Words by Harry Bradbury
So what do you do when you’re offered a day’s training with the Garmin Fenix watches at Bike Park Wales?? Grab your bike, dig out your kit and RSVP as a big fat yes please. Luckily, this is exactly what we had the opportunity to do. Greg from Dalesman, who is one of the largest Garmin distributors in the UK, had previously mentioned the possibility of bringing the steeds out of winter retirement and heading out for a day with Garmin’s ever-expanding Fenix range.
Friday came around - bright eyed and bushy tailed we arrived at Bike Park Wales early to do that bike-related faff thing and get signed on. Greg presented us with a different variant of Fenix each; Ben took the 5S, Rich took the 5 and I strapped on the 5X, Garmin’s full featured model from the range, naturally. A briefing consisted of a simple set up, entering the relevant user information (weight, height etc) and securing our GPS location. The Fenix works by using a dual-satellite system (GPS and Glonass), so even in the Welsh valleys, we weren’t short of signal. We soon discovered the Fenix range is packed with tonnes of features which are discovered self-intuitively. A couple of minutes flicking through the various features: heart rate, GPS location, grid reference, compass, recovery periods and scrolling through the vast amounts of pre-set sport modes we were soon familiar with our new toys. I had my Garmin bike mounted GPS so was keen to see the difference in results from the day's antics between devices.
The first uplift soon appeared and during our journey to the top, we were all eagerly glued to the screens of our watches prepping for the first run of the day. We had all selected ‘MTB’ mode which gave info on the distance covered, speed, average speed, elevation and current location to name a few. The 5X gave access to TOPO mapping which gives full European maps at the touch of the button – it’s Similar to Garmin’s hand-held devices but with the ease of access through a watch. These showed various POI’s, contours and other geographical features, which if riding / running or hiking removes the need for a traditional map. Bike Park Wales routes are well sign posted so hopefully, I wouldn’t be relying on this feature too much…
Much like Skiing, the runs at Bike Park Wales are graded Green, Blue, Red, Black and Yellow based on the severity and gradient of the trails. We opted to start with the Blue, just to familiarise ourselves with the conditions and avoiding any calamities this early in the day. As it turned out it was an incident free day (RARE). We shot off on the first decent in convoy fashion smashing through the undulating terrain through jumps, rock gardens and berms. The terrain varied from open, dry hard-packed trails to deep wooded root sections. This gave the satellite positioning a good test but none of them skipped a beat. We stopped at the bottom of the first trail to catch a breath and compare. All watches show a breadcrumb trail which all seemed to match up fine, except for mine where I had forgotten to press PLAY on the watch. Whoops! I didn’t make that mistake again. We shot off down the next trail, now familiar with the conditions and getting a positive feel to the bikes beneath us. First run complete we re-grouped to compare notes again. With the watches now paused until we got back to the top, we were presented with multiple readings. Our descent data all gave similar readings and the distances between all 3 devices were consistent. The only anomaly… the heartbeat!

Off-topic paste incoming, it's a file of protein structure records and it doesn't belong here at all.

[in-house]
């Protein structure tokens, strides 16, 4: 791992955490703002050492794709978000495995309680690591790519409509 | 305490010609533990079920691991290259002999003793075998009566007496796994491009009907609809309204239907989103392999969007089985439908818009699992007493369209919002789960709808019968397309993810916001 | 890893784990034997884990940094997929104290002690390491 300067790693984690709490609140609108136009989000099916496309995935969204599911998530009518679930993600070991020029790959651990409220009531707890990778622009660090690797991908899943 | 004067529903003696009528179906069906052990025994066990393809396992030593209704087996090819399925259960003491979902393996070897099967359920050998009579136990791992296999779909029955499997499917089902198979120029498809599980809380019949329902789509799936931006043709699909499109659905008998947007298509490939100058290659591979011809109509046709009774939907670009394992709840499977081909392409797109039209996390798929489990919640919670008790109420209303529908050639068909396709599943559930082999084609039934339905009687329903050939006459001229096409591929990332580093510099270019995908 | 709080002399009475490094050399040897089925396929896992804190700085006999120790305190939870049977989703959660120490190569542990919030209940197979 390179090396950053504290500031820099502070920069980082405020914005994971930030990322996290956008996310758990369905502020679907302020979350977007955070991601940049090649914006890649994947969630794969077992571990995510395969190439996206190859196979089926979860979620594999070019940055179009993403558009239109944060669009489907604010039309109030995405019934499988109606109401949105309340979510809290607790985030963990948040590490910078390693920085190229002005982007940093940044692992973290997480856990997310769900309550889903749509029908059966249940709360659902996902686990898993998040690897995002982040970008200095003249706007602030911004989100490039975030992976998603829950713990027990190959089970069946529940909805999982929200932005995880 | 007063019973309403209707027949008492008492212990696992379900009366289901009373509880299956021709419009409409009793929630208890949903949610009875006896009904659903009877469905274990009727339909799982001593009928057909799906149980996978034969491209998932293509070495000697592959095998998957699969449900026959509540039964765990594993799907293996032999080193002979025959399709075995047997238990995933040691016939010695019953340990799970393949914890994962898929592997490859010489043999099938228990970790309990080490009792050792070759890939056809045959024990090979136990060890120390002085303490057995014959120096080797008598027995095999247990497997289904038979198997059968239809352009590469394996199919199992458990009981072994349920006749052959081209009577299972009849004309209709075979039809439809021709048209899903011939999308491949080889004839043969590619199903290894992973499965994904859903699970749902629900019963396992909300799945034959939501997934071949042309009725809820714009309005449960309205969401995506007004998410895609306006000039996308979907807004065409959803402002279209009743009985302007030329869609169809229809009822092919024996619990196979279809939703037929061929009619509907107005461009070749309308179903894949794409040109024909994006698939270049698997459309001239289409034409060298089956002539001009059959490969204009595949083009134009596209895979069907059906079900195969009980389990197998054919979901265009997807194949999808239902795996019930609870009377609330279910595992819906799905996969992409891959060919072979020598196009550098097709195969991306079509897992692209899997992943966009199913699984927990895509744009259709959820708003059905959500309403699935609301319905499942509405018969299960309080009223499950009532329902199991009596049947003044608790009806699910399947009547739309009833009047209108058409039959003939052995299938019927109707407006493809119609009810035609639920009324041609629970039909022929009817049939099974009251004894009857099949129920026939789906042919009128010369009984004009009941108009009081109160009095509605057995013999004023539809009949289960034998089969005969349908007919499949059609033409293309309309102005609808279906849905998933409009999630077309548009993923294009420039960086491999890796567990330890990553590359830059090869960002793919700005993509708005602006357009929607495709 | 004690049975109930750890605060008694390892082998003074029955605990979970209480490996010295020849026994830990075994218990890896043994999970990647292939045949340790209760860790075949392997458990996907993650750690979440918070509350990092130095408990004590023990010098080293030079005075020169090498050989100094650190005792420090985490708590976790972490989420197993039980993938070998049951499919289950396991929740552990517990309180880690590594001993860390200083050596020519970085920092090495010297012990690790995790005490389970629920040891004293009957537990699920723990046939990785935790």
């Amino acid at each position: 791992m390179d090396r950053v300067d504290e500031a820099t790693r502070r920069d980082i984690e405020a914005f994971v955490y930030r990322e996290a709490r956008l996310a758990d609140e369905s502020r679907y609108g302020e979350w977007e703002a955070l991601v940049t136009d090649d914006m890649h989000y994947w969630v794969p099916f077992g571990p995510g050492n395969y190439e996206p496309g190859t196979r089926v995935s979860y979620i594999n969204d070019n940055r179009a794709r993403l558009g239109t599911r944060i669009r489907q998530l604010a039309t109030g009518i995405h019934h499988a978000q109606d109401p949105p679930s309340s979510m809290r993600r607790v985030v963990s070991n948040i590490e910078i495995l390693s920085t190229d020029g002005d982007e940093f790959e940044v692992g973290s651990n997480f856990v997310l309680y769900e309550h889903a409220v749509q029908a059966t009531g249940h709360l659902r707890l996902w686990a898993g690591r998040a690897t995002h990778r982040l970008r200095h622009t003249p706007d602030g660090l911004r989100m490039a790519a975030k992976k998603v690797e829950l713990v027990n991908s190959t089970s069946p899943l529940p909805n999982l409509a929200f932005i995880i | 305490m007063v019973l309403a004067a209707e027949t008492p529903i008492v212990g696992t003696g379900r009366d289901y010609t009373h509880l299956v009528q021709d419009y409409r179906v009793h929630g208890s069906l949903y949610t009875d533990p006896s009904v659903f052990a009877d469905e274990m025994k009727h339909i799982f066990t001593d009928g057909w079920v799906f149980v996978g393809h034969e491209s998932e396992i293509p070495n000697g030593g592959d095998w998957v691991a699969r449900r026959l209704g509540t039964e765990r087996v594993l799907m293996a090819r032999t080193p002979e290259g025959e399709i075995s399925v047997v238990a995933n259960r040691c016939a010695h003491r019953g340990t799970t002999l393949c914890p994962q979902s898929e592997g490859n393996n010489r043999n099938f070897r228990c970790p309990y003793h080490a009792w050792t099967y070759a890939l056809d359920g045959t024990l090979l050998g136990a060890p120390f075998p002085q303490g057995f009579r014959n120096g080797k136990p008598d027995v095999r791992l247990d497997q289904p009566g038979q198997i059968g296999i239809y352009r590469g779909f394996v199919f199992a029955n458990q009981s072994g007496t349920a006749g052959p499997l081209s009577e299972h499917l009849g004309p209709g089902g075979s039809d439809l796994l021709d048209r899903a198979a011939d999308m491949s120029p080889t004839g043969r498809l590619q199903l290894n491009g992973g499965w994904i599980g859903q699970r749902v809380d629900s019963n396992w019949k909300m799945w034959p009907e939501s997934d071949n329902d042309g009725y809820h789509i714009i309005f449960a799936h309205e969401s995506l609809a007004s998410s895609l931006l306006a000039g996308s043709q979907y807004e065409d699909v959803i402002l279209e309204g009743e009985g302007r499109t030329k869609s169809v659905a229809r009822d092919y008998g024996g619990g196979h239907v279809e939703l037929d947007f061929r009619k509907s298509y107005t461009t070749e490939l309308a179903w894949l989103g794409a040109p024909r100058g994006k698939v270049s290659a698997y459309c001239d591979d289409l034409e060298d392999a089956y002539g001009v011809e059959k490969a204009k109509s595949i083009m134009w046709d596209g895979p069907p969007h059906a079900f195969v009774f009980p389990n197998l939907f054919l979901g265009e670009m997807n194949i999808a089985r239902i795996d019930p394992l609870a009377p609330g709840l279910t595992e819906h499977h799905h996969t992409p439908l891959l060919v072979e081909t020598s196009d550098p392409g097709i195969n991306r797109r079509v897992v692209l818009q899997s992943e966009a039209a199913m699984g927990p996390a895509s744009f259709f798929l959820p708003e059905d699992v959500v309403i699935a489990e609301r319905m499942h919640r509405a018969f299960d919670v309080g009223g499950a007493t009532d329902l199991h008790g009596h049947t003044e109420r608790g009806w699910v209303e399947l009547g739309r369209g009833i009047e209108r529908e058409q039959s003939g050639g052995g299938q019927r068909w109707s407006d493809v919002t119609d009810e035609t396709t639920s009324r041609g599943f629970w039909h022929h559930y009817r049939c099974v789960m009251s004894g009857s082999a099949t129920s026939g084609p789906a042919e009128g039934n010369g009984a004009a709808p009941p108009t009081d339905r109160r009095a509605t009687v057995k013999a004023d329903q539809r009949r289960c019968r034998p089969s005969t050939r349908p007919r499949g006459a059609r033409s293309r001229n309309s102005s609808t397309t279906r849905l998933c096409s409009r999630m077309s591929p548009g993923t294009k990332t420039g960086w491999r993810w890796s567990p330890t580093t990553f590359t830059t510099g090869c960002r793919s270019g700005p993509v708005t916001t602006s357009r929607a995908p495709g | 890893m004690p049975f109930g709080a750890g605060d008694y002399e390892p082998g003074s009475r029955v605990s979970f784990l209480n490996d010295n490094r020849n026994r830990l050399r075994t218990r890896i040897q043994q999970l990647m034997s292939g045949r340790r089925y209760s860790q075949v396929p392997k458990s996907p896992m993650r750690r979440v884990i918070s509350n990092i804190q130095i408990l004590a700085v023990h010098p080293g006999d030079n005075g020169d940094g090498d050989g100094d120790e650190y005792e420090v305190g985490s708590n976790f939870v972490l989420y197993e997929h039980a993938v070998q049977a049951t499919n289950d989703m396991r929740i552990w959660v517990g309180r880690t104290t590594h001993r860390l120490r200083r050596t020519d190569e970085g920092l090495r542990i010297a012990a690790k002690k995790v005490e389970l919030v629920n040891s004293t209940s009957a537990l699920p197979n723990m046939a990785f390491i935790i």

We smashed out a few more runs throughout the day, increasing our degree of difficulty and fully familiarising ourselves with the interface of the Fenix and how to efficiently view the relevant data. 1 O’clock struck and we were all on the same page, the BPW burger. Lunch gave an ideal opportunity to de-brief from the morning’s antics and get stuck into some discussion about the watches. Everyone agreed that the ease of navigation through the watches interface became much easier when you had a play through unguided. Navigation between watch face, sports modes, navigation modes and post-activity data became clearer and searching to find specific features became second nature. Lunch also gave a great opportunity to pair the device with our mobile phones through the Garmin Connect app. This shows you an in-depth review of HR zones, a map of the activity, info on elevation gain and loss, speeds and distances but also calories burnt. It also gives the option to sync with apps such as STRAVA which will allow you to publish your activities for others to view and compare times/records etc. Connection to the app took only a matter of minutes and enables a whole host of data to dive into post-activity.
The afternoon session gave similar results and gave everyone some more time to familiarize themselves with the units and improve their speeds and times. Comparing the data in the afternoon we could see where we were becoming quicker on sections of trails and where we needed to improve. With the session drawing to an end, the Fenix watches gave a final reading showing our averages and totals for the day. They also provided a recommended recovery period relevant to the amount of exercise exerted. We were lucky enough to keep hold of the Fenix watches for the week or so following the trip to BPW. This proved especially useful as they could be used over a variety of other activities throughout the week; walking, running and road cycling. This also gave the rest of the staff an opportunity to increase their understanding of how these technical marvels worked. Something which is often hard to gain without real world use in anger.
This was a great opportunity to get some proper hands on experience with the 3 models and provided a greater understanding of the benefits of a wearable GPS device. The only hardship was having to hand them back…